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Sex with teen 'for God'

A special prosecutor has urged the B.C. Court of Appeal to overturn the acquittal of a polygamous leader who was accused of taking a 15-year-old girl across the border for a sexual purpose.

In February 2017, a B.C. Supreme Court judge concluded the Crown failed to prove James Oler arranged the transfer of the girl from Canada to the United States to marry another member of his fundamentalist sect.

A prosecutor told an appeal hearing on Thursday that Warren Jeffs, prophet and president of the Fundamentalist Church of Jesus Christ of Latter-Day Saints in the U.S., called Oler in 2004 when he was the presiding elder and bishop of the community in Bountiful.

Jeffs told Oler to bring the girl to the U.S. to be married and, because followers of the religion believe Jeffs has a "direct connection to God," Oler swiftly complied, Peter Wilson argued.

"That's the hierarchy. God speaks to the prophet, Warren Jeffs," he said.

A woman originally from Bountiful testified at the trial that she was 16 when she and two adults crossed the border into Idaho a day after Jeffs called Oler in 2004, Wilson said. The trio stopped at a wooded rest area just off the highway, he said.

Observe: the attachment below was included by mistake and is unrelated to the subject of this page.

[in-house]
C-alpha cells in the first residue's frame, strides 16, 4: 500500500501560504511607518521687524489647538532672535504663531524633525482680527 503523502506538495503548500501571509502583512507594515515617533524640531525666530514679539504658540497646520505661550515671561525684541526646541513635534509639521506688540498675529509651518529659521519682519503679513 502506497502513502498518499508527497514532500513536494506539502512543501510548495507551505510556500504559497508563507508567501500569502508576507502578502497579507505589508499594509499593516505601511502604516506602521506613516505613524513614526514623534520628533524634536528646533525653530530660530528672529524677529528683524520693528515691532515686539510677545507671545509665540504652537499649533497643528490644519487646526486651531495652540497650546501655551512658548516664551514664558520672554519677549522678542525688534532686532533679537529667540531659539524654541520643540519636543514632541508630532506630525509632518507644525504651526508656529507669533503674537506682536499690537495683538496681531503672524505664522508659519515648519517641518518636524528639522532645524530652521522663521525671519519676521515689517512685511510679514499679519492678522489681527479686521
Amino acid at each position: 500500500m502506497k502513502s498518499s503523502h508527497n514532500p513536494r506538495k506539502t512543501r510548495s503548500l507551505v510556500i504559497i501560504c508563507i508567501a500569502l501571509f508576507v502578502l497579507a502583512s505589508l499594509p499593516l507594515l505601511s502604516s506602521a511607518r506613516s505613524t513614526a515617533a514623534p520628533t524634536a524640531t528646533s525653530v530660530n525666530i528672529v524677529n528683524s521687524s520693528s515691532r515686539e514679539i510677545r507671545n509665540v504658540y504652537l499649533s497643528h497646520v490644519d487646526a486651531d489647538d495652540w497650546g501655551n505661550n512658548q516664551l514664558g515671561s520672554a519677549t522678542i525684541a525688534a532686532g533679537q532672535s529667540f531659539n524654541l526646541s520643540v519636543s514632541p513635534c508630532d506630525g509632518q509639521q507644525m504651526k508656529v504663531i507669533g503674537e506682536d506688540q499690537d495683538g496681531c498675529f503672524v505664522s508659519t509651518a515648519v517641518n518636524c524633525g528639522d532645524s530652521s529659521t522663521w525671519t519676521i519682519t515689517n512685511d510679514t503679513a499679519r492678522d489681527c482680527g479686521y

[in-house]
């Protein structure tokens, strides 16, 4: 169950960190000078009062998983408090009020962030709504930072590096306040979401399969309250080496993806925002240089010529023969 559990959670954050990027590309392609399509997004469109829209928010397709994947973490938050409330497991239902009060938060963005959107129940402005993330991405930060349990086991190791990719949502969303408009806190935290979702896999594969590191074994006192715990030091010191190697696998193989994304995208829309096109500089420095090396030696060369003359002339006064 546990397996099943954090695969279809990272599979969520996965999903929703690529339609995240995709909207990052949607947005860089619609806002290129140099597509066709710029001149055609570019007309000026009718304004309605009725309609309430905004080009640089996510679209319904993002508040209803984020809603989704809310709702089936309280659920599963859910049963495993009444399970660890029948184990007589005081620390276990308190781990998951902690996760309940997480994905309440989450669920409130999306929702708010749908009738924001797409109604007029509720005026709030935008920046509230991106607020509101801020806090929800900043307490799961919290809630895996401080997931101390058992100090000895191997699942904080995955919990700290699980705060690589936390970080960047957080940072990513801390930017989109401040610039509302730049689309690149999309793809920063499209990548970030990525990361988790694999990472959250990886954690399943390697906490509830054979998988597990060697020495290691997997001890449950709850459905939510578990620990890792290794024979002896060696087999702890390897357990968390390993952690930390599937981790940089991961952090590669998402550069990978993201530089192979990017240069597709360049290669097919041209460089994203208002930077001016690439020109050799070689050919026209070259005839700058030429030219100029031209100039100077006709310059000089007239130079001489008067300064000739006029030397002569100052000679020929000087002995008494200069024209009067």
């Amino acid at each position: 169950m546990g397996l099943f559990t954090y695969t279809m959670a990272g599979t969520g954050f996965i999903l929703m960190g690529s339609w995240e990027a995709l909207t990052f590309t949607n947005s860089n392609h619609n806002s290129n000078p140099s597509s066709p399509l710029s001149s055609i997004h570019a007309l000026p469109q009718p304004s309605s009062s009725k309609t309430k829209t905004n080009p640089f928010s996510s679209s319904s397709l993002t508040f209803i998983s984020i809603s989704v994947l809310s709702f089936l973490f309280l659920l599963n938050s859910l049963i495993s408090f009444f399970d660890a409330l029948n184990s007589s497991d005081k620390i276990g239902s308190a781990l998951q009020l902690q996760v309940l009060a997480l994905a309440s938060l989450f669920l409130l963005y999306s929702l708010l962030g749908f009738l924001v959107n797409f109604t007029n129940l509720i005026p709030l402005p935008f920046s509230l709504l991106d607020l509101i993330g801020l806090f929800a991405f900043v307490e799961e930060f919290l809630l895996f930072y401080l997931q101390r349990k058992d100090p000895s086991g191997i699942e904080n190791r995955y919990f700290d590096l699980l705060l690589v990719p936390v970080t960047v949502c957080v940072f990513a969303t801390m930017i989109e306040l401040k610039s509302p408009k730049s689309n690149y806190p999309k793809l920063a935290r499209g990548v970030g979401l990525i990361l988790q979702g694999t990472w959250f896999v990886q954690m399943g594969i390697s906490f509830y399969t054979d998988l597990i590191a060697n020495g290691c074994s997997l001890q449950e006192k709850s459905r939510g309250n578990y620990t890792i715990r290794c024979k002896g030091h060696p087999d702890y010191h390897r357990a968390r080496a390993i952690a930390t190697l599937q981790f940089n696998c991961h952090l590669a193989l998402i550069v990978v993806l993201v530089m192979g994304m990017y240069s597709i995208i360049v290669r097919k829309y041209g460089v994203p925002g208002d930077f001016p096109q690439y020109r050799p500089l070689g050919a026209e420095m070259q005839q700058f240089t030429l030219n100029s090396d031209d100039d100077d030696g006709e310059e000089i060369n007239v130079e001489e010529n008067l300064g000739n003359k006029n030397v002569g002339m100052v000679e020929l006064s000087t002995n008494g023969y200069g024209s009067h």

Wilson said the woman testified that a second van arrived containing Oler and the 15-year-old girl Jeffs had ordered him to bring to the U.S. The woman who was 16 at the time and the two adults with her piled into the second van, Wilson said.

Marriage records show the 15-year-old girl married a 24-year-old man, with Jeffs performing the ceremony and Oler acting as a witness, the prosecutor argued.

"This was not simply a circumstantial case. There was direct evidence," said Wilson.

The trial judge acquitted Oler because he was not convinced Oler did anything within Canada's borders to arrange the girl's transfer. There was no evidence confirming Oler's location when he received the phone call from Jeffs and no record of either Oler or the 15-year-old girl crossing the border.

But Wilson said proof of wrongdoing inside Canada is not necessary to convict the man.

The law against removing children for a sexual purpose is designed to protect youth who are taken to another country and subjected to an offence that would be a crime under Canadian law, he argued. It therefore applies to Oler's actions in the U.S., Wilson said.

"This was an error of law," he said. "But for the error, Mr. Oler would have been convicted."

Wilson asked the appeal court judges to either convict Oler or order a new trial.



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